Tommaso Pendola (Genoa, June 22, 1800 - Siena, February 12, 1883) was an Italian priest and educator, known above all for his work as an educator of the deaf.
Genoese by birth, Pendola began his ecclesiastical career at sixteen, joining the Florentine religious institute of the Poor Regular Clerics of the Mother of God of the Pious Schools, better known as Scolopi. In Florence he devoted himself to the studies of theology, philosophy, mathematics and astronomy.
Five years later (1821) Pendola moved to Siena and began teaching mathematics and philosophy at the Collegio Tolomei.
In Siena he devoted himself almost exclusively to the assistance and education of the deaf. In fact, struck by the poor education of some of them often present in the area of the College, Pendola decided to direct his studies towards Deaf Culture. He studied the writings of the Parisian abbot Roche-Amboise Sicard, met his brother Ottavio Assarotti, who assisted and educated the Deaf in Genoa.
In 1828 he founded the Royal Tuscan Institute for the deaf and dumb in Siena, which three years later became a royal Tuscan boarding school for the deaf and dumb thanks to the financial support of Leopoldo II of Tuscany.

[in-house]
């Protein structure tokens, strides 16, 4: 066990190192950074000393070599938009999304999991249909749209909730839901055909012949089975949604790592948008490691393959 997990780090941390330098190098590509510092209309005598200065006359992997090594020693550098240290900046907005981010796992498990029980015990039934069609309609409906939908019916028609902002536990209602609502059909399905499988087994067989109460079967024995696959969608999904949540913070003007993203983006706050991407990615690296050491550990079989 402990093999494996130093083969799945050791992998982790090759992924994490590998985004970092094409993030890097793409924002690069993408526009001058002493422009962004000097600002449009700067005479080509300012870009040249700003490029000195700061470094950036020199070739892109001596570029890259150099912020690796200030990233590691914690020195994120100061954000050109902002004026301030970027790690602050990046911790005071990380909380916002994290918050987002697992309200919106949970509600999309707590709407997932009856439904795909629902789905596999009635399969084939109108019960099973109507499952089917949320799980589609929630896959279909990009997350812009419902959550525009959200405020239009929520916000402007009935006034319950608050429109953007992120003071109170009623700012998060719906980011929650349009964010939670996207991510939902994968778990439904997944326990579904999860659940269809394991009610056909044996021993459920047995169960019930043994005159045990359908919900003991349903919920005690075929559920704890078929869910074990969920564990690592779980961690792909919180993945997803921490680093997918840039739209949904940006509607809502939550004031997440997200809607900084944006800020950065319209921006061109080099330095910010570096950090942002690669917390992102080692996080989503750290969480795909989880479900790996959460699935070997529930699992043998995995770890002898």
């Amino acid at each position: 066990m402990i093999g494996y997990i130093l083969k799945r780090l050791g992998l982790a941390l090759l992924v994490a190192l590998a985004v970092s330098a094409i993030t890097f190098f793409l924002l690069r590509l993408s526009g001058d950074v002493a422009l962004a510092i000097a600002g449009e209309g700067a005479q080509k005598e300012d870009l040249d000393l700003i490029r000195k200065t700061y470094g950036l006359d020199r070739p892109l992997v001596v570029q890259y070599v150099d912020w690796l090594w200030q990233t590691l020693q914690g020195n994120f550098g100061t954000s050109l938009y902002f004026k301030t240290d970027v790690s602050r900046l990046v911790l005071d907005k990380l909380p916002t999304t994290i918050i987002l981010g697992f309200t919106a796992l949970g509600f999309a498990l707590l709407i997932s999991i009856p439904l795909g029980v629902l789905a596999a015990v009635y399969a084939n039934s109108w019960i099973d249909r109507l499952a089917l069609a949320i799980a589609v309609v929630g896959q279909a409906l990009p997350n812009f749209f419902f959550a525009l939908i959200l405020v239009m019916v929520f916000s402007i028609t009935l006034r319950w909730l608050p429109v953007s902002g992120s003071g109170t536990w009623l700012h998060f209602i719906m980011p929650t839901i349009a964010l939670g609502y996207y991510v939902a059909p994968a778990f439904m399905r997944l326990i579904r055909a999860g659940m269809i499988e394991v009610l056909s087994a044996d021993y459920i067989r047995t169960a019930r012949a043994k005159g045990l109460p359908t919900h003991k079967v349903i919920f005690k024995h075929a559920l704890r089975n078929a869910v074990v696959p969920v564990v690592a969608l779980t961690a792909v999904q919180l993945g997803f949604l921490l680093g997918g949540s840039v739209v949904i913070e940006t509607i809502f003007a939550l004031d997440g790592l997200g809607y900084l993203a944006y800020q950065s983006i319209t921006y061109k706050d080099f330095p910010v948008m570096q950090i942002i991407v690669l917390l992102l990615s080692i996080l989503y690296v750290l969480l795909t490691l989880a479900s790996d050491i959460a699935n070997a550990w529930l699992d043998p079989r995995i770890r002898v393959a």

At the Institute, deaf people who came from all over Tuscany and neighbouring areas (most of them in conditions of serious economic and social hardship) were welcomed, educated and instructed free of charge. A further aim was to offer adequate professional training to the deaf, in order to guarantee entry into the world of work.
In 1844 the Institute changed its name to the Royal Tuscan Institute for the deaf and dumb (after the death of Pendola it became the Royal Institute of the Pendola for the deaf and dumb in Siena).
Starting from 1871 he adopted the oral method experimented by Abbot Serafino Balestra, and in 1873 he organized in Siena the first International Congress on the education of the deaf and dumb in Siena.
When the work was completed, the validity of the method adopted by Pendola was recognized, and this was also confirmed on the occasion of the International Congress of Milan in 1880. In the same years (1873) Pendola also founded the newspaper L'eduzione dei deadomuti. The Institute assumed relevance not only on a local level: the boarding school hosted deaf people from all over Italy in the following years.
After more than a century, the Institute founded by Pendola ceased to exist autonomously, having merged together with other institutes in the Azienda Servizi alla Persona of Siena.
Translated from Italian by Google Translate
Istituto di Tommaso Pendola, Via Tommaso Pendola in SienaSource: https://it.wikipedia.org/wiki/Tommaso_Pendola